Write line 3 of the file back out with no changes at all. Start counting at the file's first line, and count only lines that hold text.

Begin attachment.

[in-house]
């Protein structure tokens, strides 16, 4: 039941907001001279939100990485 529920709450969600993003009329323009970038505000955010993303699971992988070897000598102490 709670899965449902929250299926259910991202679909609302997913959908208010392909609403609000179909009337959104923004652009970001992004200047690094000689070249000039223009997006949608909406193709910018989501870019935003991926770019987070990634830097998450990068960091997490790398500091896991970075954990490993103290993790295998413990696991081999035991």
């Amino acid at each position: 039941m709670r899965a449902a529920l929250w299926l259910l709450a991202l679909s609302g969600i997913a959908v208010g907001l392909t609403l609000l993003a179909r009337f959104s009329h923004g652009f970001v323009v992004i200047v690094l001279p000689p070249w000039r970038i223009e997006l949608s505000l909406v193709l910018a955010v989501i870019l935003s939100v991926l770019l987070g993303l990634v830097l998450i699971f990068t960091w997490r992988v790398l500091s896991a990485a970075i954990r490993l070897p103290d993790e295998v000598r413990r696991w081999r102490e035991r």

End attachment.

């Amino acid at each position: 039941m709670r899965a449902a529920l929250w299926l259910l709450a991202l679909s609302g969600i997913a959908v208010g907001l392909t609403l609000l993003a179909r009337f959104s009329h923004g652009f970001v323009v992004i200047v690094l001279p000689p070249w000039r970038i223009e997006l949608s505000l909406v193709l910018a955010v989501i870019l935003s939100v991926l770019l987070g993303l990634v830097l998450i699971f990068t960091w997490r992988v790398l500091s896991a990485a970075i954990r490993l070897p103290d993790e295998v000598r413990r696991w081999r102490e035991r």